It’s probably fair to say that the worst thing that can happen while you’re on the toilet is discovering there’s no paper in the holder at the very moment you go to reach for it.
Owners of a high-tech Satis toilet from LIXIL now have something else to worry about. According to software security firm Trustwave, the super-advanced smart toilet can be hacked. That’s right, malicious attackers could take control of your cutting-edge commode and get it to do just about anything, and possibly at the most inconvenient of moments.
According to Trustwave’s Daniel Crowley, at the center of the security vulnerability is the accompanying My Satis Android app, which communicates with the toilet using Bluetooth, enabling the user to operate its various functions using a handset or tablet.
“The My Satis Android application has a hard-coded Bluetooth PIN of 0000,” Crowley explained. “As such, any person using the application can control any Satis toilet.”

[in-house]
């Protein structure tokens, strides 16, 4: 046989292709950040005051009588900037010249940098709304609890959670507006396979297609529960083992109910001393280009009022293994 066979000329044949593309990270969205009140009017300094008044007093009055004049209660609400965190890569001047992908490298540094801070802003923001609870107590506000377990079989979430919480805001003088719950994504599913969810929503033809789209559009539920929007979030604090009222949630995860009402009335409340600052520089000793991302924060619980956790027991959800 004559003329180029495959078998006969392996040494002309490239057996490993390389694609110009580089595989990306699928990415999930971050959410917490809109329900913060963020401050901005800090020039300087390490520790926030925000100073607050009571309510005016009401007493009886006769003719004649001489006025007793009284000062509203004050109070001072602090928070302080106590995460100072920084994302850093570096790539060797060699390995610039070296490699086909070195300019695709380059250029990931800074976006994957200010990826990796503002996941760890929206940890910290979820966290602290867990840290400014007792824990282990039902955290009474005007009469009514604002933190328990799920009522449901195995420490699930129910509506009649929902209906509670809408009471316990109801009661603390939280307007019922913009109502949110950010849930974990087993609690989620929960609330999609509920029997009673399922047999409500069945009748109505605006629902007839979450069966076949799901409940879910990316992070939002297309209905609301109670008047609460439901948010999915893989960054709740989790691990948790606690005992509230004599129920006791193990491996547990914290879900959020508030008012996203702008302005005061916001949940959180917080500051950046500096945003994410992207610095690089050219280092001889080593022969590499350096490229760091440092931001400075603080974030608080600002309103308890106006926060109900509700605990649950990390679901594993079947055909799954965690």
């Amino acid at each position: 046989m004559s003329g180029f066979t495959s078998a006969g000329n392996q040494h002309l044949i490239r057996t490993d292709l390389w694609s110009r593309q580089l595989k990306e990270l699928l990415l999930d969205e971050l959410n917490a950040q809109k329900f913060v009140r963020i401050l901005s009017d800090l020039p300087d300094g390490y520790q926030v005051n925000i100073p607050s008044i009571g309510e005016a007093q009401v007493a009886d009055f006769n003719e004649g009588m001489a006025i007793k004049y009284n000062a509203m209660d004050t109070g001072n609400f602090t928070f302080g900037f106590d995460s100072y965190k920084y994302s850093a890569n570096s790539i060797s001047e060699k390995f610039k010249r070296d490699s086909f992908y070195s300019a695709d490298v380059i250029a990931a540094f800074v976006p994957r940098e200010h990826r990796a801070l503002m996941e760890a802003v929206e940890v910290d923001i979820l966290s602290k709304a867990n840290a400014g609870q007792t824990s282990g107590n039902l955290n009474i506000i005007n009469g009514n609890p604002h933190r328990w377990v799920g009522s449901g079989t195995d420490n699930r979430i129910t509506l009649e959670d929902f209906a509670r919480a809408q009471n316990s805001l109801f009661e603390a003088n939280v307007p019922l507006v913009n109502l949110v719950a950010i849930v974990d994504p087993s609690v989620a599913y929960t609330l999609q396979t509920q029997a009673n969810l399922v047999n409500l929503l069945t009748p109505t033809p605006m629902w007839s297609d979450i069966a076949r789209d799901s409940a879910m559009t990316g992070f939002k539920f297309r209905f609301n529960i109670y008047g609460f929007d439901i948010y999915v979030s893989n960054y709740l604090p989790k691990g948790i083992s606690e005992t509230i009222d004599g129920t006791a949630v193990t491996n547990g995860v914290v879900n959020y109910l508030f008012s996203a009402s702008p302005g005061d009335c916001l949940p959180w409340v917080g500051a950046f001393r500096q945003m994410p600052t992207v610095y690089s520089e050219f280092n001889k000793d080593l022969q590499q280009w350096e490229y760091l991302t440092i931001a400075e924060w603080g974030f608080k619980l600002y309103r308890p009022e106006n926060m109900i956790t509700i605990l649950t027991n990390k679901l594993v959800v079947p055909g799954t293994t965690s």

This means the malicious toilet hacker (does such a person actually exist?) could “cause the toilet to repeatedly flush, raising the water usage and therefore utility cost to its owner.”
They could also take control of the unit’s lid, causing it to unexpectedly and repeatedly open and close, thereby distracting you from the all-important job in hand.
The air-dry function for your undercarriage could also be activated without warning, but possibly worst of all, the “posterior nozzle” water-jet bidet feature could kick into action just when you’re least expecting it, a situation which, as Crowley himself says, could cause “discomfort or distress” to the user. I’d suggest both.
The high-end Japanese-made toilet, which also plays music and deodorizes the bathroom, incorporates a fully automatic flushing action, a heated seat, a massage feature (don’t ask), and “soft lighting.”
Trustwave’s security advisory reveals it has contacted the manufacturer about the vulnerability on three occasions, but has so far heard nothing back.